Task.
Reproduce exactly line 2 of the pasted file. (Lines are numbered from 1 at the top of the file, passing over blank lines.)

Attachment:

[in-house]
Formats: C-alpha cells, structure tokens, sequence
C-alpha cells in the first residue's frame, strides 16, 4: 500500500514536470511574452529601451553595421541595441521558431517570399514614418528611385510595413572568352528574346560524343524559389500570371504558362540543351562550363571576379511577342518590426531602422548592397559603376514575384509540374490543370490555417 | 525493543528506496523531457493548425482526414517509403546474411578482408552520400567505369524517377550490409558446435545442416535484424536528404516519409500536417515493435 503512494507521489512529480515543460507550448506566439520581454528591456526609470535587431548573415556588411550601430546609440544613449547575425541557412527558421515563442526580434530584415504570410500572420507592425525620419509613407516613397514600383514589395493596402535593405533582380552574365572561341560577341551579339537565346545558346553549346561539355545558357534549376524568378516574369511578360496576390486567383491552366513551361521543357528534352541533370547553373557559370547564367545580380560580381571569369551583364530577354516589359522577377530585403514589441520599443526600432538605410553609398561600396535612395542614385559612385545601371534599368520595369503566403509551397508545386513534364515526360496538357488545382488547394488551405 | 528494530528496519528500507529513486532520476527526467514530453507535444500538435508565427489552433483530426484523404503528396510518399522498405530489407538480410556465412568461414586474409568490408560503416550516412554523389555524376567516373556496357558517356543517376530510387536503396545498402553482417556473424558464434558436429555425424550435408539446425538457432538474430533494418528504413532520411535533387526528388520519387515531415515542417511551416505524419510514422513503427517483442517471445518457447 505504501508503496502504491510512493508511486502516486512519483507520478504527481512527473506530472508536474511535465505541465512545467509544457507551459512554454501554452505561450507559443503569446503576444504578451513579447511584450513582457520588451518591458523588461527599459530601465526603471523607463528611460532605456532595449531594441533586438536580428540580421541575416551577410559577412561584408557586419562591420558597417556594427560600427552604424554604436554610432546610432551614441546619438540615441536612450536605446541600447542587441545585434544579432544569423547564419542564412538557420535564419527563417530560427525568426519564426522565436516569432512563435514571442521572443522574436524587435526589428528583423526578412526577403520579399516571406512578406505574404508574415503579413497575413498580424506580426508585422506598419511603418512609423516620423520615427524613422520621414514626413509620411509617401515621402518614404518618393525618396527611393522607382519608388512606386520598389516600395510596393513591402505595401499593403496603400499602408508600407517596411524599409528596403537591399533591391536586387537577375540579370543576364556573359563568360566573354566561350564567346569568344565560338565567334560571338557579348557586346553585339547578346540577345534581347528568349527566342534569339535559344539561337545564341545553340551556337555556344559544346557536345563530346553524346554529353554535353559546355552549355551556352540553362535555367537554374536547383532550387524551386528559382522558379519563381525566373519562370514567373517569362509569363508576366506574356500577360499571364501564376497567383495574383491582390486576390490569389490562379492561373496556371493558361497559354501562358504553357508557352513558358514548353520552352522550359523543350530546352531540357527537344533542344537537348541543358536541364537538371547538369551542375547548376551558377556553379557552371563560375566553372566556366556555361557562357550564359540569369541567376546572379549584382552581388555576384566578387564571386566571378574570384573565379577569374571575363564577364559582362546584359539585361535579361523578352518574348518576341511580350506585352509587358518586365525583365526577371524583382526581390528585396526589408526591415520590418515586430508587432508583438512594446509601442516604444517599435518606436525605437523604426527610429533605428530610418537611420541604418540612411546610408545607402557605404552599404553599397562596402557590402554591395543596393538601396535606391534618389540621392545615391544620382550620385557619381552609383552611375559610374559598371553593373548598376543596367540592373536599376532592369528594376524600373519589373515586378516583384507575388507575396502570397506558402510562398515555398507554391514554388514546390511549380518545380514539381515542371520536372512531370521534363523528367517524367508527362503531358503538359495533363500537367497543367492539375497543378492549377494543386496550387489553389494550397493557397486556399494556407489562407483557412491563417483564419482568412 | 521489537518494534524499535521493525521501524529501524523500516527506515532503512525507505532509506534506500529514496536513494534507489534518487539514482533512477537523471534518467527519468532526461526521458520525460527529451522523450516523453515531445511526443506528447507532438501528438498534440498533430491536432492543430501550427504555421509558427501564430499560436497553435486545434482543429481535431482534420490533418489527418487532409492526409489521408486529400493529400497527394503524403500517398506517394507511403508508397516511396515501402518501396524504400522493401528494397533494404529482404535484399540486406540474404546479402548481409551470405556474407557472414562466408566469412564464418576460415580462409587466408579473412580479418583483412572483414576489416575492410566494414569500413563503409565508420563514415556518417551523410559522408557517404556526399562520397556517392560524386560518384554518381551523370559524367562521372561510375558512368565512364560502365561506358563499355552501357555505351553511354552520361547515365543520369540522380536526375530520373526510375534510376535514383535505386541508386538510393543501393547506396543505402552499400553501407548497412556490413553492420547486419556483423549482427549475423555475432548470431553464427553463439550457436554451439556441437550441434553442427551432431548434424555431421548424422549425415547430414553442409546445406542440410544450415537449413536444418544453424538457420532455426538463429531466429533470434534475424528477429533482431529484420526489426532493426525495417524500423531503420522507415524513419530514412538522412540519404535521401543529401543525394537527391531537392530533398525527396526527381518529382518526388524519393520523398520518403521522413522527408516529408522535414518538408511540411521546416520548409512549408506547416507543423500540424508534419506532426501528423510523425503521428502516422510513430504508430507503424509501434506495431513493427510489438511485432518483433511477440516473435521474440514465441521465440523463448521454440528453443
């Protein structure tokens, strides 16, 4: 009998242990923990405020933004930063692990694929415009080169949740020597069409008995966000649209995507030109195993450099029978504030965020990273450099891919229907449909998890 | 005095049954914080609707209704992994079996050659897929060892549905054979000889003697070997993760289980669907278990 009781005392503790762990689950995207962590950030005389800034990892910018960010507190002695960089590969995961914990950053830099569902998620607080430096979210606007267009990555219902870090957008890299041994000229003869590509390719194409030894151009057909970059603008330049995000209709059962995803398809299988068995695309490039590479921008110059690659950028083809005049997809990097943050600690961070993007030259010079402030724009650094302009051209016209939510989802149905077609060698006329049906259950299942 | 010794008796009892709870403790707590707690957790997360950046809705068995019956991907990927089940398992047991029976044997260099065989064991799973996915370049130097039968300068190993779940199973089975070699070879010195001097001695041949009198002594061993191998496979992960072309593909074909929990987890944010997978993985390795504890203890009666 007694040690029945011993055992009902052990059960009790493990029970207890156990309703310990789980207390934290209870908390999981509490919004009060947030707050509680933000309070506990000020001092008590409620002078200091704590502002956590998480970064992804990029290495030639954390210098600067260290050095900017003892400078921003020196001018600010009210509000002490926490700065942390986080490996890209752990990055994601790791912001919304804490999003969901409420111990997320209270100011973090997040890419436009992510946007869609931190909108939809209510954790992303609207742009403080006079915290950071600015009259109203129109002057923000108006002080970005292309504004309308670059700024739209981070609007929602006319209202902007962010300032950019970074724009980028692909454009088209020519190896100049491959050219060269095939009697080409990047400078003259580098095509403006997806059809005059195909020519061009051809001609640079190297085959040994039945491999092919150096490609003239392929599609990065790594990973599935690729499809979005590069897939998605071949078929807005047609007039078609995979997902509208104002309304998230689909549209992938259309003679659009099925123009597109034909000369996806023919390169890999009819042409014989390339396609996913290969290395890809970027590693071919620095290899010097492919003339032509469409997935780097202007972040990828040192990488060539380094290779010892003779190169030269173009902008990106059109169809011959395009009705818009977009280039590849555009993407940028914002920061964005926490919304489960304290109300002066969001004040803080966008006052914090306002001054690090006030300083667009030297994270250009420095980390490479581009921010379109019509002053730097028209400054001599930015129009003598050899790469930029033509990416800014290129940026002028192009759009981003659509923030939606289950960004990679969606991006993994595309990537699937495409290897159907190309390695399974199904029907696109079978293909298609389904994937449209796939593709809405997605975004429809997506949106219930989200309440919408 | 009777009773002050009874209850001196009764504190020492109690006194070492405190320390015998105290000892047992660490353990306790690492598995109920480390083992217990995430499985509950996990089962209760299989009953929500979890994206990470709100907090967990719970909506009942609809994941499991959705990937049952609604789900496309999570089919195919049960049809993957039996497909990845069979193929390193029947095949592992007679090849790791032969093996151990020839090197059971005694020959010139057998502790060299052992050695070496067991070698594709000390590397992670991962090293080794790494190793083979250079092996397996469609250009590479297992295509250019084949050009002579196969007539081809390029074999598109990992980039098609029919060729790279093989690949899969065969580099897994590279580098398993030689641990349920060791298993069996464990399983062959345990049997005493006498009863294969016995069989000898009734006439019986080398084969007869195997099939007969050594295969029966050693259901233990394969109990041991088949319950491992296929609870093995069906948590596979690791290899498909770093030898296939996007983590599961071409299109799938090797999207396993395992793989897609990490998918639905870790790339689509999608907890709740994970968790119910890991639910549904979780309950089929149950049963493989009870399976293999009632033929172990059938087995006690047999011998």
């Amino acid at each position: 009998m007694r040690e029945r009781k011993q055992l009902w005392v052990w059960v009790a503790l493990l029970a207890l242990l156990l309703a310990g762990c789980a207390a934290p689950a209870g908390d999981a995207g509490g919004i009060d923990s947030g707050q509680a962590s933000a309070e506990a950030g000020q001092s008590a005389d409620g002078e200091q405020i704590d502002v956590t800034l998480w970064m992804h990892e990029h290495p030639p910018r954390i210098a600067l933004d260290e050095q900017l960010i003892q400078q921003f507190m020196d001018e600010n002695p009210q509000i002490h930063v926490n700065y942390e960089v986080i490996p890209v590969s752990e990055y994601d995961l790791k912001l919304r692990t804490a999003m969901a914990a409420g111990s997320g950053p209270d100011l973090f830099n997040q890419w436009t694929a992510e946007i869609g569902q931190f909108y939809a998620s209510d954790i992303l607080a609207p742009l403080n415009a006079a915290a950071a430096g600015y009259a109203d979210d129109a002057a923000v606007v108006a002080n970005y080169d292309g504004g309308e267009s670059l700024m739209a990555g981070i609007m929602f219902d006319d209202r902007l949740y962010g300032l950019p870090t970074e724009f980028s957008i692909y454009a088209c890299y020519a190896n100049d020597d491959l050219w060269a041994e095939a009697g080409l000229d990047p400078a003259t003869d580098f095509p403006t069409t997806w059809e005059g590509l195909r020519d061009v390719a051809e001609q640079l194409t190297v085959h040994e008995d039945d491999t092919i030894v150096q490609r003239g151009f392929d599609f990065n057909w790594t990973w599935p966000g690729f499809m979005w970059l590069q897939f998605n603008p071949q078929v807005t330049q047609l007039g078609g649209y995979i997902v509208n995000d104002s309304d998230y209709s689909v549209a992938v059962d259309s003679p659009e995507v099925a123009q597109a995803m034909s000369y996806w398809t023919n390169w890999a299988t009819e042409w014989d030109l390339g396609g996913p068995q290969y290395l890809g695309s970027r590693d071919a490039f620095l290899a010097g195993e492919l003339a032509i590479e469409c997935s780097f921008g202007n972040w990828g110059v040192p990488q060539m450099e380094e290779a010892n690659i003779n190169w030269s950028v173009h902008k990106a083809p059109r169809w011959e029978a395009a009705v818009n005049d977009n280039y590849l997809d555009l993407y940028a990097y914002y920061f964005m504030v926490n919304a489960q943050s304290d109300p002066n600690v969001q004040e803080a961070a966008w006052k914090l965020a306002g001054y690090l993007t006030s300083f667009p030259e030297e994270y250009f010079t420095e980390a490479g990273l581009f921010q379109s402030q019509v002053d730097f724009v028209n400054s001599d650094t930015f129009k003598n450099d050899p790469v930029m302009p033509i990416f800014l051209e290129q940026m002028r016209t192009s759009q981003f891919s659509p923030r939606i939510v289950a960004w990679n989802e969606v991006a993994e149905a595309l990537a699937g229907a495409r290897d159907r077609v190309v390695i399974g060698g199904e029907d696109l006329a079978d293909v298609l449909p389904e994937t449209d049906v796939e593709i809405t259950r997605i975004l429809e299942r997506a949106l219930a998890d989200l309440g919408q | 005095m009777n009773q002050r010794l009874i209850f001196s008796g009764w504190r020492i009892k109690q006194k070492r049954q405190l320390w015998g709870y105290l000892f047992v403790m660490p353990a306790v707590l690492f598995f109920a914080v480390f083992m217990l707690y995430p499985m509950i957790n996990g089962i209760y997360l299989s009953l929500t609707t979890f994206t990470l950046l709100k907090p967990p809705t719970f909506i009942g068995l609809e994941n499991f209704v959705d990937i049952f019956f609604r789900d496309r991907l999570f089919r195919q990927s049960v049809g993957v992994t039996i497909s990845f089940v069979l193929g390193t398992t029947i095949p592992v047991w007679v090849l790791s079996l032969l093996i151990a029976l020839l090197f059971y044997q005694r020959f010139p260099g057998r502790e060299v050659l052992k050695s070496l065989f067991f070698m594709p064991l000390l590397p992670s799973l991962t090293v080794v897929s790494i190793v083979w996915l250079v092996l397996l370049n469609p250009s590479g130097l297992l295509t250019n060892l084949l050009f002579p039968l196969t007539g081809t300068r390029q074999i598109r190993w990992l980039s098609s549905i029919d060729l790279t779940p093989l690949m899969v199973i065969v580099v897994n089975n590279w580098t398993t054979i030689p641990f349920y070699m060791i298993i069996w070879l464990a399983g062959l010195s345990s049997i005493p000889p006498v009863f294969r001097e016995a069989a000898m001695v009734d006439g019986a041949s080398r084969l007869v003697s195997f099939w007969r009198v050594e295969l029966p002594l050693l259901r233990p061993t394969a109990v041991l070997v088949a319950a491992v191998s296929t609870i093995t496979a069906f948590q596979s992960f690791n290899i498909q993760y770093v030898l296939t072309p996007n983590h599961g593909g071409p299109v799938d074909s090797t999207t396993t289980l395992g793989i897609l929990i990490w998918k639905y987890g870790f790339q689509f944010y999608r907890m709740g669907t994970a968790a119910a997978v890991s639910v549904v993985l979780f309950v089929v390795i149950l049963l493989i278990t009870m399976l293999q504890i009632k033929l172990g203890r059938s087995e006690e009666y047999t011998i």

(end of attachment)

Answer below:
Formats: C-alpha cells, structure tokens, sequence